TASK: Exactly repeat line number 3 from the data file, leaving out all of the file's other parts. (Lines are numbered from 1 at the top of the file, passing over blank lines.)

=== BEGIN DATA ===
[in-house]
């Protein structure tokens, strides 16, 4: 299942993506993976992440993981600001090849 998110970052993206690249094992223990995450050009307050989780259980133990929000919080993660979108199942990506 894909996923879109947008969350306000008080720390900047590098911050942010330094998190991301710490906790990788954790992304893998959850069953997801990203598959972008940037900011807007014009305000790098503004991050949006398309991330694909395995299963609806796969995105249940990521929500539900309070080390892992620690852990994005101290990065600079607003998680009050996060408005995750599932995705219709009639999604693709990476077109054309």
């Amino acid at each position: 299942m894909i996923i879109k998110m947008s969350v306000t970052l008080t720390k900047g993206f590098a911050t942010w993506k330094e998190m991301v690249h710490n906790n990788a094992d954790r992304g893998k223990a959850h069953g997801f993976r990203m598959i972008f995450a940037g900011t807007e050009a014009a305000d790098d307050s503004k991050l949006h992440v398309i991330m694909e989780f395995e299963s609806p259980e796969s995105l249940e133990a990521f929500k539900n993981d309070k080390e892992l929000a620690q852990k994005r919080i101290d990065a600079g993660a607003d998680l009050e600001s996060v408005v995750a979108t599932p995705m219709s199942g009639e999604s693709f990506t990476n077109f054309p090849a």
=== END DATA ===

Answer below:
């Amino acid at each position: 299942m894909i996923i879109k998110m947008s969350v306000t970052l008080t720390k900047g993206f590098a911050t942010w993506k330094e998190m991301v690249h710490n906790n990788a094992d954790r992304g893998k223990a959850h069953g997801f993976r990203m598959i972008f995450a940037g900011t807007e050009a014009a305000d790098d307050s503004k991050l949006h992440v398309i991330m694909e989780f395995e299963s609806p259980e796969s995105l249940e133990a990521f929500k539900n993981d309070k080390e892992l929000a620690q852990k994005r919080i101290d990065a600079g993660a607003d998680l009050e600001s996060v408005v995750a979108t599932p995705m219709s199942g009639e999604s693709f990506t990476n077109f054309p090849a």